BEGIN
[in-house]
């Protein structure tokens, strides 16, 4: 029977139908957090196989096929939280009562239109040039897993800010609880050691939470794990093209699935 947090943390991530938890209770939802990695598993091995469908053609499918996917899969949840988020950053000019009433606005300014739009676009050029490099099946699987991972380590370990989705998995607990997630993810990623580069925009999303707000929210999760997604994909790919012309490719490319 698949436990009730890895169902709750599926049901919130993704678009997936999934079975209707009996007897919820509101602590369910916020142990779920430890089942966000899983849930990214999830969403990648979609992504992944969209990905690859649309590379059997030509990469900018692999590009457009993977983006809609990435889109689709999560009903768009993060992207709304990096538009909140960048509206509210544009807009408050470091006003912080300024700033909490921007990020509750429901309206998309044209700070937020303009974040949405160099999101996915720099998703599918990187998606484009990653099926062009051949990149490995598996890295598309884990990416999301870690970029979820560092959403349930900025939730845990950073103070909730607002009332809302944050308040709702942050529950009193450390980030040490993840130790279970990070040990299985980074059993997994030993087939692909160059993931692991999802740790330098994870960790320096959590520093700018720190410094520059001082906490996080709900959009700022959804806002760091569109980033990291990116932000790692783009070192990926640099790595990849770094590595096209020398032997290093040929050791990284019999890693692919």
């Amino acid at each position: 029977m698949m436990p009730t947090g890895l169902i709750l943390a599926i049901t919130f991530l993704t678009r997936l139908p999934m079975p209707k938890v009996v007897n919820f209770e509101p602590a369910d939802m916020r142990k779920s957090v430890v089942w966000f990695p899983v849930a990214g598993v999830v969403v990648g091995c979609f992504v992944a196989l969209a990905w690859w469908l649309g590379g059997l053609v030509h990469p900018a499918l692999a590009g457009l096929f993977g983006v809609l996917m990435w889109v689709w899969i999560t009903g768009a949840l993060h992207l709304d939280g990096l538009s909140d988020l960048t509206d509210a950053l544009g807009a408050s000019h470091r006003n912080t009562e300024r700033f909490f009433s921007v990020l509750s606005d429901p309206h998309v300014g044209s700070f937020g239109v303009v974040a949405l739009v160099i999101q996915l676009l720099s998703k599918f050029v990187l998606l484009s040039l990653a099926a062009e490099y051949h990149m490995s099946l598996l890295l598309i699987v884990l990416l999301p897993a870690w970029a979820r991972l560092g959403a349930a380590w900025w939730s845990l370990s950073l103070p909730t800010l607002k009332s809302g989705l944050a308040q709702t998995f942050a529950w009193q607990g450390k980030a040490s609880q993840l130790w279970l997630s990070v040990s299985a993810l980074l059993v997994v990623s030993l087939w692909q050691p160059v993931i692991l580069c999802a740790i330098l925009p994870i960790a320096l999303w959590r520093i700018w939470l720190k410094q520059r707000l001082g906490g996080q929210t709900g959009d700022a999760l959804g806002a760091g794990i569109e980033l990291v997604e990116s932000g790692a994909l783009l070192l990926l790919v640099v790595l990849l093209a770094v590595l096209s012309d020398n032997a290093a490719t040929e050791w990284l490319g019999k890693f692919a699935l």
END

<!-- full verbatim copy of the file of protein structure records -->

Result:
[in-house]
């Protein structure tokens, strides 16, 4: 029977139908957090196989096929939280009562239109040039897993800010609880050691939470794990093209699935 947090943390991530938890209770939802990695598993091995469908053609499918996917899969949840988020950053000019009433606005300014739009676009050029490099099946699987991972380590370990989705998995607990997630993810990623580069925009999303707000929210999760997604994909790919012309490719490319 698949436990009730890895169902709750599926049901919130993704678009997936999934079975209707009996007897919820509101602590369910916020142990779920430890089942966000899983849930990214999830969403990648979609992504992944969209990905690859649309590379059997030509990469900018692999590009457009993977983006809609990435889109689709999560009903768009993060992207709304990096538009909140960048509206509210544009807009408050470091006003912080300024700033909490921007990020509750429901309206998309044209700070937020303009974040949405160099999101996915720099998703599918990187998606484009990653099926062009051949990149490995598996890295598309884990990416999301870690970029979820560092959403349930900025939730845990950073103070909730607002009332809302944050308040709702942050529950009193450390980030040490993840130790279970990070040990299985980074059993997994030993087939692909160059993931692991999802740790330098994870960790320096959590520093700018720190410094520059001082906490996080709900959009700022959804806002760091569109980033990291990116932000790692783009070192990926640099790595990849770094590595096209020398032997290093040929050791990284019999890693692919």
């Amino acid at each position: 029977m698949m436990p009730t947090g890895l169902i709750l943390a599926i049901t919130f991530l993704t678009r997936l139908p999934m079975p209707k938890v009996v007897n919820f209770e509101p602590a369910d939802m916020r142990k779920s957090v430890v089942w966000f990695p899983v849930a990214g598993v999830v969403v990648g091995c979609f992504v992944a196989l969209a990905w690859w469908l649309g590379g059997l053609v030509h990469p900018a499918l692999a590009g457009l096929f993977g983006v809609l996917m990435w889109v689709w899969i999560t009903g768009a949840l993060h992207l709304d939280g990096l538009s909140d988020l960048t509206d509210a950053l544009g807009a408050s000019h470091r006003n912080t009562e300024r700033f909490f009433s921007v990020l509750s606005d429901p309206h998309v300014g044209s700070f937020g239109v303009v974040a949405l739009v160099i999101q996915l676009l720099s998703k599918f050029v990187l998606l484009s040039l990653a099926a062009e490099y051949h990149m490995s099946l598996l890295l598309i699987v884990l990416l999301p897993a870690w970029a979820r991972l560092g959403a349930a380590w900025w939730s845990l370990s950073l103070p909730t800010l607002k009332s809302g989705l944050a308040q709702t998995f942050a529950w009193q607990g450390k980030a040490s609880q993840l130790w279970l997630s990070v040990s299985a993810l980074l059993v997994v990623s030993l087939w692909q050691p160059v993931i692991l580069c999802a740790i330098l925009p994870i960790a320096l999303w959590r520093i700018w939470l720190k410094q520059r707000l001082g906490g996080q929210t709900g959009d700022a999760l959804g806002a760091g794990i569109e980033l990291v997604e990116s932000g790692a994909l783009l070192l990926l790919v640099v790595l990849l093209a770094v590595l096209s012309d020398n032997a290093a490719t040929e050791w990284l490319g019999k890693f692919a699935l």